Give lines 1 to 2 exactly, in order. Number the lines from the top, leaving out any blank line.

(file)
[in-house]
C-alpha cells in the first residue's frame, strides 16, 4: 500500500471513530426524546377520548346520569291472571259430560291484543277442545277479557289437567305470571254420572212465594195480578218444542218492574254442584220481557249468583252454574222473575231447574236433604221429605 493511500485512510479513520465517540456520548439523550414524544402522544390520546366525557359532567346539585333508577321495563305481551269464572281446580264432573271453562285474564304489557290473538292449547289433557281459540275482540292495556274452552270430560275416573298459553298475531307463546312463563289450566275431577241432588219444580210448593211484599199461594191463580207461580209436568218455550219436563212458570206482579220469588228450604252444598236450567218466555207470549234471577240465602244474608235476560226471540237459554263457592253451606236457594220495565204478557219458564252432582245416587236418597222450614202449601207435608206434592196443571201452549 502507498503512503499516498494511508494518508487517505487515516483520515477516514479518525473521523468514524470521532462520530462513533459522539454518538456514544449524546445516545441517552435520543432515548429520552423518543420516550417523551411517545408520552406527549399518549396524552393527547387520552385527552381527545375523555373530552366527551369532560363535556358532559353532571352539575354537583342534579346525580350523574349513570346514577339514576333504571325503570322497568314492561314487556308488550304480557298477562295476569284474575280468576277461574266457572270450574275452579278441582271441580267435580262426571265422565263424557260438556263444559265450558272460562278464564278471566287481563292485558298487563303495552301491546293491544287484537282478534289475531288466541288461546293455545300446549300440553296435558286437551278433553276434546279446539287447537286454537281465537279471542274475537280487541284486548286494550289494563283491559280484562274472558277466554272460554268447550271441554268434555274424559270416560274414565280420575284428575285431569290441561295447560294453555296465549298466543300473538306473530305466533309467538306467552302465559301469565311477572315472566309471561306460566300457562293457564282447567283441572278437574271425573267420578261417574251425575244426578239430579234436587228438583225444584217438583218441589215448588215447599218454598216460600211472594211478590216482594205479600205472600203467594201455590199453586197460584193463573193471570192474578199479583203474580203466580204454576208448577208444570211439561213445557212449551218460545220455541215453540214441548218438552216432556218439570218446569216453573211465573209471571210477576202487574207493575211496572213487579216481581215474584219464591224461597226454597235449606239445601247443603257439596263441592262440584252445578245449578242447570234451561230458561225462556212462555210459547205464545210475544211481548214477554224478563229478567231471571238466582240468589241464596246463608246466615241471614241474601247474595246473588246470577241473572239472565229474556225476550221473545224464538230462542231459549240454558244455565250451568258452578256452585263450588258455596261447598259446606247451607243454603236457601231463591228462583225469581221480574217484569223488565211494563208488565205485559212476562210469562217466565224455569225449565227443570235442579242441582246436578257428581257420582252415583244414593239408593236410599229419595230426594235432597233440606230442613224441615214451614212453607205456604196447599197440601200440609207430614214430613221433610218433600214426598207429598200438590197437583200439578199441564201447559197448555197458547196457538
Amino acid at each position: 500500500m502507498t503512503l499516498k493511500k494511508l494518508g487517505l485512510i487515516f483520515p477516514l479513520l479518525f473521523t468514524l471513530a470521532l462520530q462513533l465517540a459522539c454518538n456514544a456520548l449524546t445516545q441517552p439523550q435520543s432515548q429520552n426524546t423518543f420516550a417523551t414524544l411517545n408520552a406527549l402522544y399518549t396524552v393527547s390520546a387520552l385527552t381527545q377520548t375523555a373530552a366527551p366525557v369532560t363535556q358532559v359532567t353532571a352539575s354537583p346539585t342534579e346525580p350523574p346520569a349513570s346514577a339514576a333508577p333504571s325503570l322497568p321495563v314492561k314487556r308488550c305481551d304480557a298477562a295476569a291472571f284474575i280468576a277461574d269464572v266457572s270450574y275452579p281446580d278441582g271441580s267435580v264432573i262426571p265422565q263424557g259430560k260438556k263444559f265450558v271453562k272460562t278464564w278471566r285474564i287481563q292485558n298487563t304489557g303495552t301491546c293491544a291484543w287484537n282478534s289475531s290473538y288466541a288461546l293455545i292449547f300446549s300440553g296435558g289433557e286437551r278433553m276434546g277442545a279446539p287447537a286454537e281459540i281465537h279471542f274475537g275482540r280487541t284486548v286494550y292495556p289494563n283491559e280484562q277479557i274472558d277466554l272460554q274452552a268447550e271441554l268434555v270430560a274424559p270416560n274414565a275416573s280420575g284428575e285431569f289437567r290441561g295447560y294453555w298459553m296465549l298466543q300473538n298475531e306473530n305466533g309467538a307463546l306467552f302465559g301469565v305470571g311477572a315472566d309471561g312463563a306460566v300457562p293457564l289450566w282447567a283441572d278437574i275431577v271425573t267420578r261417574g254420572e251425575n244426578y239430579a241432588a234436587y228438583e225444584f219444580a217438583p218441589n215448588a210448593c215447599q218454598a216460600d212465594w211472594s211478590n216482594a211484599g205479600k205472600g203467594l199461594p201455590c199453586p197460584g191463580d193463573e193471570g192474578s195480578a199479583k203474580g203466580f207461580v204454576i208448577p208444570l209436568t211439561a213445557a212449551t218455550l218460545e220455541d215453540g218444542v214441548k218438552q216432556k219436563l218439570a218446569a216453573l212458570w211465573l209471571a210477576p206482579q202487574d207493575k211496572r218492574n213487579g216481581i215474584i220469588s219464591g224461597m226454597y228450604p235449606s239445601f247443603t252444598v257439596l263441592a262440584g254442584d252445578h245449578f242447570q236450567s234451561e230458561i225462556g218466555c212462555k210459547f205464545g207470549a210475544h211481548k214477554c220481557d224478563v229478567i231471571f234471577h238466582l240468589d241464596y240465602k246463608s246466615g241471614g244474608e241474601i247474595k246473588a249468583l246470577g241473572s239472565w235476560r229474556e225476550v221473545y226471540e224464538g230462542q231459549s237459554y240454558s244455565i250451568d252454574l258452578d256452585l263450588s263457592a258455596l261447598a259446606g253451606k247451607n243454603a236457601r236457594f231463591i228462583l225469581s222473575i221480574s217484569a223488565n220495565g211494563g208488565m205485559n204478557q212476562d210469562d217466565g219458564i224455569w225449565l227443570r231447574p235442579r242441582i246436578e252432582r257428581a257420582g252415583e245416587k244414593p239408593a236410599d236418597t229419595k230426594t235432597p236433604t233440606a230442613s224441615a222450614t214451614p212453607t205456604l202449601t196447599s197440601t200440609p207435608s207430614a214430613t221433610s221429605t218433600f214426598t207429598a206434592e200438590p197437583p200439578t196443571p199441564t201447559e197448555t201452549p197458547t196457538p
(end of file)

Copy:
[in-house]
C-alpha cells in the first residue's frame, strides 16, 4: 500500500471513530426524546377520548346520569291472571259430560291484543277442545277479557289437567305470571254420572212465594195480578218444542218492574254442584220481557249468583252454574222473575231447574236433604221429605 493511500485512510479513520465517540456520548439523550414524544402522544390520546366525557359532567346539585333508577321495563305481551269464572281446580264432573271453562285474564304489557290473538292449547289433557281459540275482540292495556274452552270430560275416573298459553298475531307463546312463563289450566275431577241432588219444580210448593211484599199461594191463580207461580209436568218455550219436563212458570206482579220469588228450604252444598236450567218466555207470549234471577240465602244474608235476560226471540237459554263457592253451606236457594220495565204478557219458564252432582245416587236418597222450614202449601207435608206434592196443571201452549 502507498503512503499516498494511508494518508487517505487515516483520515477516514479518525473521523468514524470521532462520530462513533459522539454518538456514544449524546445516545441517552435520543432515548429520552423518543420516550417523551411517545408520552406527549399518549396524552393527547387520552385527552381527545375523555373530552366527551369532560363535556358532559353532571352539575354537583342534579346525580350523574349513570346514577339514576333504571325503570322497568314492561314487556308488550304480557298477562295476569284474575280468576277461574266457572270450574275452579278441582271441580267435580262426571265422565263424557260438556263444559265450558272460562278464564278471566287481563292485558298487563303495552301491546293491544287484537282478534289475531288466541288461546293455545300446549300440553296435558286437551278433553276434546279446539287447537286454537281465537279471542274475537280487541284486548286494550289494563283491559280484562274472558277466554272460554268447550271441554268434555274424559270416560274414565280420575284428575285431569290441561295447560294453555296465549298466543300473538306473530305466533309467538306467552302465559301469565311477572315472566309471561306460566300457562293457564282447567283441572278437574271425573267420578261417574251425575244426578239430579234436587228438583225444584217438583218441589215448588215447599218454598216460600211472594211478590216482594205479600205472600203467594201455590199453586197460584193463573193471570192474578199479583203474580203466580204454576208448577208444570211439561213445557212449551218460545220455541215453540214441548218438552216432556218439570218446569216453573211465573209471571210477576202487574207493575211496572213487579216481581215474584219464591224461597226454597235449606239445601247443603257439596263441592262440584252445578245449578242447570234451561230458561225462556212462555210459547205464545210475544211481548214477554224478563229478567231471571238466582240468589241464596246463608246466615241471614241474601247474595246473588246470577241473572239472565229474556225476550221473545224464538230462542231459549240454558244455565250451568258452578256452585263450588258455596261447598259446606247451607243454603236457601231463591228462583225469581221480574217484569223488565211494563208488565205485559212476562210469562217466565224455569225449565227443570235442579242441582246436578257428581257420582252415583244414593239408593236410599229419595230426594235432597233440606230442613224441615214451614212453607205456604196447599197440601200440609207430614214430613221433610218433600214426598207429598200438590197437583200439578199441564201447559197448555197458547196457538